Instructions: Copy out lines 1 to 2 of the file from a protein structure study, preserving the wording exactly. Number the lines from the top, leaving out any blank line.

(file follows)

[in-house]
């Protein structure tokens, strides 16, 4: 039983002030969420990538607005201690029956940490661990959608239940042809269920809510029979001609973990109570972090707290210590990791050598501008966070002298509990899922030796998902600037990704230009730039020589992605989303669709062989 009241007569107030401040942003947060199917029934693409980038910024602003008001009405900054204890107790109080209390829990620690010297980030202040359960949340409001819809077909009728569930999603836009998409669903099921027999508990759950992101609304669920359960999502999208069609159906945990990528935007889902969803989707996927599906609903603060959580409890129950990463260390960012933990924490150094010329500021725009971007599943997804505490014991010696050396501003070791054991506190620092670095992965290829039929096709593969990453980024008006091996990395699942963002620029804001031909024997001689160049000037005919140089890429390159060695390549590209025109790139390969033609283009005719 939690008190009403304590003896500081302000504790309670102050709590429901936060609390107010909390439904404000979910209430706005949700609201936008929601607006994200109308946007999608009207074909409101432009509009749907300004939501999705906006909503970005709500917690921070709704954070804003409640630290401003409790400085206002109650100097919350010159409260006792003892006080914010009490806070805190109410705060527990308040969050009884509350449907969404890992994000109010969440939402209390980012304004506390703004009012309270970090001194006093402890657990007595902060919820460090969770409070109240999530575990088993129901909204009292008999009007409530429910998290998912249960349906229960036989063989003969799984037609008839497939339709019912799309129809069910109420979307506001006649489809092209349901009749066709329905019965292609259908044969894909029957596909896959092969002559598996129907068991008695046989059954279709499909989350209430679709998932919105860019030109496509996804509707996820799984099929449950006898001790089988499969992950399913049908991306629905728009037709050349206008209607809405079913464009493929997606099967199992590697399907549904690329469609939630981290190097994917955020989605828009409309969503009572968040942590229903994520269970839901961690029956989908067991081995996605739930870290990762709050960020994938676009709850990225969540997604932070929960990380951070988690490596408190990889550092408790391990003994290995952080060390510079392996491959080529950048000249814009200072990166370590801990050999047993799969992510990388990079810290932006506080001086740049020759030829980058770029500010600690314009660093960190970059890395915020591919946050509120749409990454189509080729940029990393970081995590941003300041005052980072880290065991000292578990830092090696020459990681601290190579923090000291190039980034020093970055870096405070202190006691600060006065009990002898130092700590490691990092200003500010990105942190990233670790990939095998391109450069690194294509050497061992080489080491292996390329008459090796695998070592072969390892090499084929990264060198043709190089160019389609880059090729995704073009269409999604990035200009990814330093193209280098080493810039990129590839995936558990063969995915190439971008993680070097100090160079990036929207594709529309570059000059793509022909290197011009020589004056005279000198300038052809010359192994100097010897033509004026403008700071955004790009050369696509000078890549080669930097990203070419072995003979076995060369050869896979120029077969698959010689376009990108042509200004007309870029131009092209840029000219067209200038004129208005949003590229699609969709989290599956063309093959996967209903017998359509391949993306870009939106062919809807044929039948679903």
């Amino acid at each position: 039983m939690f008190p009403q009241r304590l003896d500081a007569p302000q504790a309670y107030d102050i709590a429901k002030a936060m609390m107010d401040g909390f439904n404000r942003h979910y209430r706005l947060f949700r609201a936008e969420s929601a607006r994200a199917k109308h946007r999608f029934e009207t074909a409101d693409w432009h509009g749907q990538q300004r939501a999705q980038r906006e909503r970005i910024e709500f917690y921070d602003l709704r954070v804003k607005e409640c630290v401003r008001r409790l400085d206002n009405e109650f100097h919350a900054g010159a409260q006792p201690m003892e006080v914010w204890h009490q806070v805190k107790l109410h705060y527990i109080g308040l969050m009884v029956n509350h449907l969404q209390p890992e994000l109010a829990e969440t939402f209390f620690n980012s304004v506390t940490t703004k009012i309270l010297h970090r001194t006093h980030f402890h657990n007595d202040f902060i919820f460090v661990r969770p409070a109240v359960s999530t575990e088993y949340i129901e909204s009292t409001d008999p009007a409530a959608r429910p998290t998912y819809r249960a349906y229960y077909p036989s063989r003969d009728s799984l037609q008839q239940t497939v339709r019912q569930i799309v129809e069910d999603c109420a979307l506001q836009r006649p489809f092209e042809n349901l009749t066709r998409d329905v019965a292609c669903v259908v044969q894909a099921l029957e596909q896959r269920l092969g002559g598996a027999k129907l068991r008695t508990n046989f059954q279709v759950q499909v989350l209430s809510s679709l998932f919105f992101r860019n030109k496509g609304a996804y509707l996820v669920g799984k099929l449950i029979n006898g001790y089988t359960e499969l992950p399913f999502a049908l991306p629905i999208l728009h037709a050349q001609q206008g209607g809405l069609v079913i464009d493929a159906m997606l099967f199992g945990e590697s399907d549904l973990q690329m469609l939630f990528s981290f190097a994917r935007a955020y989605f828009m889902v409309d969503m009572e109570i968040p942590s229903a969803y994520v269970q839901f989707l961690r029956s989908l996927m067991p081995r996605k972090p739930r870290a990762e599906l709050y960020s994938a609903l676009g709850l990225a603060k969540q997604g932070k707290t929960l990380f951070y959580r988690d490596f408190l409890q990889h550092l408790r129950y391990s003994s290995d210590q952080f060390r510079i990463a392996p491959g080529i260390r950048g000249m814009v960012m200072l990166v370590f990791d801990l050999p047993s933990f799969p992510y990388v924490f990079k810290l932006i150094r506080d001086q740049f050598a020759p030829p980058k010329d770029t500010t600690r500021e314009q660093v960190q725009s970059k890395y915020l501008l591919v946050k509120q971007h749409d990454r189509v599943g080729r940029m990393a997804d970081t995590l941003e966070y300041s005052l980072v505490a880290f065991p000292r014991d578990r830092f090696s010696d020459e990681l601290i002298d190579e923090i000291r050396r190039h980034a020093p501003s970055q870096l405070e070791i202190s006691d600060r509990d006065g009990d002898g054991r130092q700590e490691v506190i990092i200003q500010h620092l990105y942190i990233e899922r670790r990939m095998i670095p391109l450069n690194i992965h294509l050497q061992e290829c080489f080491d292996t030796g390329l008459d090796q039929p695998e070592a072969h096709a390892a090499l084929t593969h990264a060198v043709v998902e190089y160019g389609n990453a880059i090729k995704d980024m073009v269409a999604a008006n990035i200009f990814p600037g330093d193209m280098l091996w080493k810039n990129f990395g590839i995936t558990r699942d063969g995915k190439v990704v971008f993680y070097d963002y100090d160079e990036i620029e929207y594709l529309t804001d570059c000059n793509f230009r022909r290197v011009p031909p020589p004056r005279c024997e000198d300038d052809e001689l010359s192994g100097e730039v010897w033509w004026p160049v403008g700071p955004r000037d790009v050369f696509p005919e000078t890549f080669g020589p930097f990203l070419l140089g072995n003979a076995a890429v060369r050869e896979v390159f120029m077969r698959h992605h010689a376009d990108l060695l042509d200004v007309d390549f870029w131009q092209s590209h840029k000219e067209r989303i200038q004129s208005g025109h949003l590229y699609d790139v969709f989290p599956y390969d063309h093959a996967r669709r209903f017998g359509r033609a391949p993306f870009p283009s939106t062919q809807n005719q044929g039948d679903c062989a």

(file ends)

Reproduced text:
[in-house]
């Protein structure tokens, strides 16, 4: 039983002030969420990538607005201690029956940490661990959608239940042809269920809510029979001609973990109570972090707290210590990791050598501008966070002298509990899922030796998902600037990704230009730039020589992605989303669709062989 009241007569107030401040942003947060199917029934693409980038910024602003008001009405900054204890107790109080209390829990620690010297980030202040359960949340409001819809077909009728569930999603836009998409669903099921027999508990759950992101609304669920359960999502999208069609159906945990990528935007889902969803989707996927599906609903603060959580409890129950990463260390960012933990924490150094010329500021725009971007599943997804505490014991010696050396501003070791054991506190620092670095992965290829039929096709593969990453980024008006091996990395699942963002620029804001031909024997001689160049000037005919140089890429390159060695390549590209025109790139390969033609283009005719 939690008190009403304590003896500081302000504790309670102050709590429901936060609390107010909390439904404000979910209430706005949700609201936008929601607006994200109308946007999608009207074909409101432009509009749907300004939501999705906006909503970005709500917690921070709704954070804003409640630290401003409790400085206002109650100097919350010159409260006792003892006080914010009490806070805190109410705060527990308040969050009884509350449907969404890992994000109010969440939402209390980012304004506390703004009012309270970090001194006093402890657990007595902060919820460090969770409070109240999530575990088993129901909204009292008999009007409530429910998290998912249960349906229960036989063989003969799984037609008839497939339709019912799309129809069910109420979307506001006649489809092209349901009749066709329905019965292609259908044969894909029957596909896959092969002559598996129907068991008695046989059954279709499909989350209430679709998932919105860019030109496509996804509707996820799984099929449950006898001790089988499969992950399913049908991306629905728009037709050349206008209607809405079913464009493929997606099967199992590697399907549904690329469609939630981290190097994917955020989605828009409309969503009572968040942590229903994520269970839901961690029956989908067991081995996605739930870290990762709050960020994938676009709850990225969540997604932070929960990380951070988690490596408190990889550092408790391990003994290995952080060390510079392996491959080529950048000249814009200072990166370590801990050999047993799969992510990388990079810290932006506080001086740049020759030829980058770029500010600690314009660093960190970059890395915020591919946050509120749409990454189509080729940029990393970081995590941003300041005052980072880290065991000292578990830092090696020459990681601290190579923090000291190039980034020093970055870096405070202190006691600060006065009990002898130092700590490691990092200003500010990105942190990233670790990939095998391109450069690194294509050497061992080489080491292996390329008459090796695998070592072969390892090499084929990264060198043709190089160019389609880059090729995704073009269409999604990035200009990814330093193209280098080493810039990129590839995936558990063969995915190439971008993680070097100090160079990036929207594709529309570059000059793509022909290197011009020589004056005279000198300038052809010359192994100097010897033509004026403008700071955004790009050369696509000078890549080669930097990203070419072995003979076995060369050869896979120029077969698959010689376009990108042509200004007309870029131009092209840029000219067209200038004129208005949003590229699609969709989290599956063309093959996967209903017998359509391949993306870009939106062919809807044929039948679903």